TIL Alaska was never meant to be separated from the rest of the United States but would be linked when British Columbia also joined. Instead the Alaska Purchase compelled British Columbia to join the Canadian Confederation 3 months later.
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The signing of the Alaska Treaty of Cessation on March 30, 1867. L-R: Robert S. Chew, William H. Seward, William Hunter, Mr. Bodisco, Eduard de Stoeckl, Charles Sumner and Frederick W. Seward. He insisted that by doing so, Russia would avoid any future conflict with the United States, viewing further U.S. expansion in North America as inevitable.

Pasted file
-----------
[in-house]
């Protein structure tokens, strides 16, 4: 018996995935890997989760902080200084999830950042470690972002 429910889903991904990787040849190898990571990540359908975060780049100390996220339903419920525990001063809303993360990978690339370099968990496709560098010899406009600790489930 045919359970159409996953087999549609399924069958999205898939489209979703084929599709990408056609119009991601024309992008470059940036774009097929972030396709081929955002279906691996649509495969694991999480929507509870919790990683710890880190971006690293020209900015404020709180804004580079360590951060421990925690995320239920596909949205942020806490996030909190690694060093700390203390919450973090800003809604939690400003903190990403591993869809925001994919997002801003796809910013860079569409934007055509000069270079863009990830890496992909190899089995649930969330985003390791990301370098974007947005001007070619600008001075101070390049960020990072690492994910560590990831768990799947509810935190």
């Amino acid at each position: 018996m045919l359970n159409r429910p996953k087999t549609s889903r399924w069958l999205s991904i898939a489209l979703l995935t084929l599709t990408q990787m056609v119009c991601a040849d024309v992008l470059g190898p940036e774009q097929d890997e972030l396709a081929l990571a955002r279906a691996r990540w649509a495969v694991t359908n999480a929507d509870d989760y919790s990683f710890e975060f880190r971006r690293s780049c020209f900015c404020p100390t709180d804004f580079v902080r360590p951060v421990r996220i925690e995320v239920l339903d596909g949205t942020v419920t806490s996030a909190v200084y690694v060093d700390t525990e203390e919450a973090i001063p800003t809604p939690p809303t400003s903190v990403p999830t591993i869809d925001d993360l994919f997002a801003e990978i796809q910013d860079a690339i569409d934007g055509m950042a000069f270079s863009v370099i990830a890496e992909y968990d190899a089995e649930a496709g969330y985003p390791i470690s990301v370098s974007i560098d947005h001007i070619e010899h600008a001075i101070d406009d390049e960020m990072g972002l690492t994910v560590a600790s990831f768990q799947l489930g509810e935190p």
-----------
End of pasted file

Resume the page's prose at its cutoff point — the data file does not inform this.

In 1867 the United States, led by Secretary of State William Seward, purchased the Alaska territory from Russia. After controlling most of the area that is now Alaska from the late 1700s until 1867, Russia sold the territory for $7.2 million dollars. This equals out to roughly two cents per acre. The U.S. gained a new territory of around 600,000 square miles. Alaska was admitted into the union as the 49th state in 1959, also making it the largest state in the United States.
Painting: “Signing the Alaska Treaty of Cessation” by Emanuel Leutze (from left to right: Robert S. Chew, U.S. Secretary of State William H. Seward, William Hunter, Mr. Bodisco, Russian Ambassador Baron de Stoeckl, Charles Sumner, Fredrick W. Seward). Source: Wikimedia Commons. Read more on the GenealogyBank blog: “Seward’s Alaska Purchase Not ‘Folly.’” https://blog.genealogybank.com/sewards-alaska-purchase-not-folly.html